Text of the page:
Decades of royal celebrations captured through the lens of North East film makers

Report by Helen Ford

A documentary from the Yorkshire and North East Film Archives has captured the landmark events of the Queen's reign through the decades.

For residents of the Woodhouse Close estate in Bishop Auckland, the Queen's Silver Jubilee in 1977 was a chance to come together and let their hair down.

From the rows of trestle tables, to bunting and cakes, it was a scene repeated in communities across the country that summer.

What made Woodhouse Close different was that its celebration was captured in fascinating detail by a young film maker from the estate called Chris Anderson.

Returning to the area forty five years later, Chris described the scene on the day of the Jubilee party.

He said: "We basically went from street to street to street in a camper van spending fifteen minutes at each place, to try to cover it all.

"The whole place was a hive of joy and activity everywhere you looked and virtually every street had a party of some sort."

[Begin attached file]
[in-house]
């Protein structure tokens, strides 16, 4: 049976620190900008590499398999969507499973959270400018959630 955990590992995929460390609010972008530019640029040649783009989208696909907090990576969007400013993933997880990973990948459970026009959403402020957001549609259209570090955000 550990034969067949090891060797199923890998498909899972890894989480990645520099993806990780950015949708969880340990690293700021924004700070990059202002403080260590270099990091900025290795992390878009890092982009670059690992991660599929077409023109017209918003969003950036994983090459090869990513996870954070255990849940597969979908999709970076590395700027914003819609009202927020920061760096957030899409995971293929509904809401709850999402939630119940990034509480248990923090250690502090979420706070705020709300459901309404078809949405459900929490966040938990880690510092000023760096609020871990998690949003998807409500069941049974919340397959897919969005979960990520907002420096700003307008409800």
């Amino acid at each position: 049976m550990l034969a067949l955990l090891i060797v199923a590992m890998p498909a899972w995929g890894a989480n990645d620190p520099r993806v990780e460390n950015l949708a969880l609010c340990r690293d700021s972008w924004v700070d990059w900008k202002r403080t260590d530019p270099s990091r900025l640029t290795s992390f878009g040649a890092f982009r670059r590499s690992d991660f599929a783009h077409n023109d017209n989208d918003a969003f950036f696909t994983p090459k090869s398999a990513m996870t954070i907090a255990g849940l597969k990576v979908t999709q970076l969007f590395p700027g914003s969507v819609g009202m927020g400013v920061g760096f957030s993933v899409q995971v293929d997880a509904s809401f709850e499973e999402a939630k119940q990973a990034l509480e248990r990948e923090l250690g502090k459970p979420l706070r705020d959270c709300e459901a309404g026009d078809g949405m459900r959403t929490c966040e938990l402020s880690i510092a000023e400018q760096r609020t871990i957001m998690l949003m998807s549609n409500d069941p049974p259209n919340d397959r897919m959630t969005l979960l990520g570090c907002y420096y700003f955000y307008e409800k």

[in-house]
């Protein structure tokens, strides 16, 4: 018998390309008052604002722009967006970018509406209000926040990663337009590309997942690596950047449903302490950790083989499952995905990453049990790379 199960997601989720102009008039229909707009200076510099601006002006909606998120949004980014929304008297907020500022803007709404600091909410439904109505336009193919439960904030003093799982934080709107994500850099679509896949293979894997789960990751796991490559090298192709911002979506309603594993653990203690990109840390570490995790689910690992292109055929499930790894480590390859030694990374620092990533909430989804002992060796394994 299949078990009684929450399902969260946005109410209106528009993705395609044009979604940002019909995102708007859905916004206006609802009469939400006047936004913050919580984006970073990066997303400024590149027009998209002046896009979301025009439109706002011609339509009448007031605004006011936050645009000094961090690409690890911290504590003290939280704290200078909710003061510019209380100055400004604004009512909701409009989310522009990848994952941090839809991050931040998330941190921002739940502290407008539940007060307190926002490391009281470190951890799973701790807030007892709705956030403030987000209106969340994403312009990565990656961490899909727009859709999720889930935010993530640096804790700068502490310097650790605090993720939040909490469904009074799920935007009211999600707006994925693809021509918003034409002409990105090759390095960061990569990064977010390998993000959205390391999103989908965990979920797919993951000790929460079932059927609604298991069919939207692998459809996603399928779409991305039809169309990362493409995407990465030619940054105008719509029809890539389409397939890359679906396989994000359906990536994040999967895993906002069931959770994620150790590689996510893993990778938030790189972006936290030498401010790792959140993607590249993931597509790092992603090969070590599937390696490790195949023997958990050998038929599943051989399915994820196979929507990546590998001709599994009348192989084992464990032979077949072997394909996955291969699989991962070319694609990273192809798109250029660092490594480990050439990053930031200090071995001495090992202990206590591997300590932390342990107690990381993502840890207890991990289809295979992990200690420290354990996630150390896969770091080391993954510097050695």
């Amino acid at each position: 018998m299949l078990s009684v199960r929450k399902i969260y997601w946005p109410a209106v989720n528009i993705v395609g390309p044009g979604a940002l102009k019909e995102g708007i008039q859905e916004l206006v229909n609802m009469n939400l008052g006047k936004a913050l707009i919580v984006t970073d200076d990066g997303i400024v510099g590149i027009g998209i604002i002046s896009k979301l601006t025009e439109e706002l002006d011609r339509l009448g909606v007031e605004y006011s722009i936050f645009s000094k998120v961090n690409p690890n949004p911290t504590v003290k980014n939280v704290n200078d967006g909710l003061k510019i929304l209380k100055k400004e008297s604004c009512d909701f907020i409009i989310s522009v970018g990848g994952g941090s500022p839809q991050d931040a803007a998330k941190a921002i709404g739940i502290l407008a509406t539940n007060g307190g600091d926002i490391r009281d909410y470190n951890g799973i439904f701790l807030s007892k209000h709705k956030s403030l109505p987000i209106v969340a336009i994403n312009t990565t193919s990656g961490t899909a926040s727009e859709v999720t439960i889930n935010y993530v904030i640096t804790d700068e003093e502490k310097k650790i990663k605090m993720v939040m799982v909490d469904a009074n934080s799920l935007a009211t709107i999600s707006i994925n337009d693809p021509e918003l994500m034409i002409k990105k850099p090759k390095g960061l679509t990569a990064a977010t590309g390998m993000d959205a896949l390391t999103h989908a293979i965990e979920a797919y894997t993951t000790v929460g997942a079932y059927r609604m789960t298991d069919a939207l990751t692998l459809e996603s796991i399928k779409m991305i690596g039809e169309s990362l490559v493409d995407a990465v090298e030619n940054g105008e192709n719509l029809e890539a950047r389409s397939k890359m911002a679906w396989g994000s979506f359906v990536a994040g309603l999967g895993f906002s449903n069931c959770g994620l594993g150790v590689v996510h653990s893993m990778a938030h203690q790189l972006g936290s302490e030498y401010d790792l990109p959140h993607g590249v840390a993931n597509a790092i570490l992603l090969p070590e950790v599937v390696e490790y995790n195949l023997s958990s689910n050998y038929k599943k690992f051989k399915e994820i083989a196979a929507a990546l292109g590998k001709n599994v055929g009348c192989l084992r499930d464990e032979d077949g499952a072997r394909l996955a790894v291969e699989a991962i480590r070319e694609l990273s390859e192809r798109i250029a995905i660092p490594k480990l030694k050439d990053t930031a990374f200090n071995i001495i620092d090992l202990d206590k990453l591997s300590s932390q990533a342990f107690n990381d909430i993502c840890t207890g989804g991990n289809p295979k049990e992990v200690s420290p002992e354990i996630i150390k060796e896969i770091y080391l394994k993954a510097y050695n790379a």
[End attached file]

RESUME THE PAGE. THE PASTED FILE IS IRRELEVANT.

Chris Anderson, right, returned to the scene of his film on the Woodhouse Close estate to talk to ITV News Tyne Tees' Helen Ford, left. Credit: ITV Tyne Tees

The Woodhouse Close celebration is one of many events brought together in a film to mark the Queen's Platinum Jubilee.

It has been compiled from reels of material in the Yorkshire and North East Film Archives, and shows the way our communities have responded to key events of her reign.

It is called "Seen to be Believed" - a title based on a remark made by the Queen herself when she said "I have to be seen to be believed".

The film captures the mood on the Woodhouse Close estate in the summer of 1977. Credit: North East Film Archive

The 55 minute documentary includes material from both professional and amateur film makers, and includes images from the Queen's Coronation day, her visits to the region as well as the Silver Jubilee.

Also making an appearance is Muhammad Ali, whose trip to Tyneside in 1977 coincided with a Jubilee visit from Her Majesty.

Shortly after touching down in the region, Ali was asked about her by a reporter, and responded: "The Queen is the greatest woman I would say, right now."

"Even greater than you?" he was asked, and replied: "Oh yes, I can never match the Queen of England."

All the films included in the documentary were made in the North East and Yorkshire.

The film is available, for a fee, through the Yorkshire and North East Film Archives for community groups to screen during the summer.

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